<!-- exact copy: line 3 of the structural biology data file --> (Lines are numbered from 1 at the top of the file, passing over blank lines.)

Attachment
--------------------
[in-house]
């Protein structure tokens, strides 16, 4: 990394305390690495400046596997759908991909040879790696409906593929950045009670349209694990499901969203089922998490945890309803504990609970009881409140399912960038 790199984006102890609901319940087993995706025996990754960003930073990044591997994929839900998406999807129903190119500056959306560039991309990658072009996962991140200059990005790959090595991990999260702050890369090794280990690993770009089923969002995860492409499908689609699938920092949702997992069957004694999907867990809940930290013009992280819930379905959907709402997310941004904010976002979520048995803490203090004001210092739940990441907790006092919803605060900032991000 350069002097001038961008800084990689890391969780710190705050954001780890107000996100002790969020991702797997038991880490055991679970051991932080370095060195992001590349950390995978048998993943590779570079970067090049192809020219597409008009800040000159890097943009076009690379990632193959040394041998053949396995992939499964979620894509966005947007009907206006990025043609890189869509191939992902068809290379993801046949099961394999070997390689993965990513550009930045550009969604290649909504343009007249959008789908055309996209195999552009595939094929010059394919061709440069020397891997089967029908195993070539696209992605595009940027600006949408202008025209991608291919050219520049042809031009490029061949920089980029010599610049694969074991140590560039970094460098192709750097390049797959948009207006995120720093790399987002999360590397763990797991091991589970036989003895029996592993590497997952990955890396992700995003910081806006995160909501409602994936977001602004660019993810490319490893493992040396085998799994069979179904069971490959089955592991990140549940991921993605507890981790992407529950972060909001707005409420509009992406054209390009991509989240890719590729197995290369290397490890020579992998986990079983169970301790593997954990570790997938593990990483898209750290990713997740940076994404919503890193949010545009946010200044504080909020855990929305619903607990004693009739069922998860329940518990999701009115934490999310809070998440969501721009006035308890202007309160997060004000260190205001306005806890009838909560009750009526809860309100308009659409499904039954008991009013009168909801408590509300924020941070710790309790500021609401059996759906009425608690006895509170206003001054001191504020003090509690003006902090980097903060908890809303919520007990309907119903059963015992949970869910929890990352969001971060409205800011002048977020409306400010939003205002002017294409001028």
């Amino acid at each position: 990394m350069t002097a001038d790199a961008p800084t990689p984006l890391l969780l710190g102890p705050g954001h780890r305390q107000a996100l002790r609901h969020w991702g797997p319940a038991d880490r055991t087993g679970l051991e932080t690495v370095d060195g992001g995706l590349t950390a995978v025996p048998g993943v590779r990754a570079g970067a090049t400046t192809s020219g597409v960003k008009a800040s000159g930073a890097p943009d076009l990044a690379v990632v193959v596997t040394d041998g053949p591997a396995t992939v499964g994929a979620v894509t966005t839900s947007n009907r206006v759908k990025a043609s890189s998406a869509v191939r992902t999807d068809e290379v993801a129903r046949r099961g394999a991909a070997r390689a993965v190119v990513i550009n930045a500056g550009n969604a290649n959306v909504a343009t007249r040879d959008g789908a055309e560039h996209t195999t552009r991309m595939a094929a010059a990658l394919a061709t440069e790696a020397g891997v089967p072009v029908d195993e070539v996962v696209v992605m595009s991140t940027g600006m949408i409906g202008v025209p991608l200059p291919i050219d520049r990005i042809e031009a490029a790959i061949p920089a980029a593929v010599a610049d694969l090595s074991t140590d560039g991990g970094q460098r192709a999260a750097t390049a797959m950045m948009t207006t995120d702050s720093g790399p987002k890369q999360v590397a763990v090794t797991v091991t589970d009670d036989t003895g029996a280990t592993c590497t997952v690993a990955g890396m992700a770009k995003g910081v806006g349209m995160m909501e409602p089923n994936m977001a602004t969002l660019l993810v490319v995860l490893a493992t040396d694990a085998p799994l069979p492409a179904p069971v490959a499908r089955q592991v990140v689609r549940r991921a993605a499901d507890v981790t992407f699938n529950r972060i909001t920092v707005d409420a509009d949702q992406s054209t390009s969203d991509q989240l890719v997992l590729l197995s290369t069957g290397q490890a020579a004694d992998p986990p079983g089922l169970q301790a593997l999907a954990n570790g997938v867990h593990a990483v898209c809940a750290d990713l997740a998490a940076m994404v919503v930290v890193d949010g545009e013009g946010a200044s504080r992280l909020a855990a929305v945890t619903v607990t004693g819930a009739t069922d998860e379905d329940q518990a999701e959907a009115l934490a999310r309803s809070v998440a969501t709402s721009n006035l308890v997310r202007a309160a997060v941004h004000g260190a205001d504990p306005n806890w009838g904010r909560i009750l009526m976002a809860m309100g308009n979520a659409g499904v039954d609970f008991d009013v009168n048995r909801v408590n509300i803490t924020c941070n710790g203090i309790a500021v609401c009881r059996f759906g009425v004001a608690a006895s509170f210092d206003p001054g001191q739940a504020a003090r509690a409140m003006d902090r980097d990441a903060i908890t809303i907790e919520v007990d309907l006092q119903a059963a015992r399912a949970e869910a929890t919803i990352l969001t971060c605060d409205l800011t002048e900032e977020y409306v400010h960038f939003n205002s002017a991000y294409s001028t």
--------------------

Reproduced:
């Amino acid at each position: 990394m350069t002097a001038d790199a961008p800084t990689p984006l890391l969780l710190g102890p705050g954001h780890r305390q107000a996100l002790r609901h969020w991702g797997p319940a038991d880490r055991t087993g679970l051991e932080t690495v370095d060195g992001g995706l590349t950390a995978v025996p048998g993943v590779r990754a570079g970067a090049t400046t192809s020219g597409v960003k008009a800040s000159g930073a890097p943009d076009l990044a690379v990632v193959v596997t040394d041998g053949p591997a396995t992939v499964g994929a979620v894509t966005t839900s947007n009907r206006v759908k990025a043609s890189s998406a869509v191939r992902t999807d068809e290379v993801a129903r046949r099961g394999a991909a070997r390689a993965v190119v990513i550009n930045a500056g550009n969604a290649n959306v909504a343009t007249r040879d959008g789908a055309e560039h996209t195999t552009r991309m595939a094929a010059a990658l394919a061709t440069e790696a020397g891997v089967p072009v029908d195993e070539v996962v696209v992605m595009s991140t940027g600006m949408i409906g202008v025209p991608l200059p291919i050219d520049r990005i042809e031009a490029a790959i061949p920089a980029a593929v010599a610049d694969l090595s074991t140590d560039g991990g970094q460098r192709a999260a750097t390049a797959m950045m948009t207006t995120d702050s720093g790399p987002k890369q999360v590397a763990v090794t797991v091991t589970d009670d036989t003895g029996a280990t592993c590497t997952v690993a990955g890396m992700a770009k995003g910081v806006g349209m995160m909501e409602p089923n994936m977001a602004t969002l660019l993810v490319v995860l490893a493992t040396d694990a085998p799994l069979p492409a179904p069971v490959a499908r089955q592991v990140v689609r549940r991921a993605a499901d507890v981790t992407f699938n529950r972060i909001t920092v707005d409420a509009d949702q992406s054209t390009s969203d991509q989240l890719v997992l590729l197995s290369t069957g290397q490890a020579a004694d992998p986990p079983g089922l169970q301790a593997l999907a954990n570790g997938v867990h593990a990483v898209c809940a750290d990713l997740a998490a940076m994404v919503v930290v890193d949010g545009e013009g946010a200044s504080r992280l909020a855990a929305v945890t619903v607990t004693g819930a009739t069922d998860e379905d329940q518990a999701e959907a009115l934490a999310r309803s809070v998440a969501t709402s721009n006035l308890v997310r202007a309160a997060v941004h004000g260190a205001d504990p306005n806890w009838g904010r909560i009750l009526m976002a809860m309100g308009n979520a659409g499904v039954d609970f008991d009013v009168n048995r909801v408590n509300i803490t924020c941070n710790g203090i309790a500021v609401c009881r059996f759906g009425v004001a608690a006895s509170f210092d206003p001054g001191q739940a504020a003090r509690a409140m003006d902090r980097d990441a903060i908890t809303i907790e919520v007990d309907l006092q119903a059963a015992r399912a949970e869910a929890t919803i990352l969001t971060c605060d409205l800011t002048e900032e977020y409306v400010h960038f939003n205002s002017a991000y294409s001028t």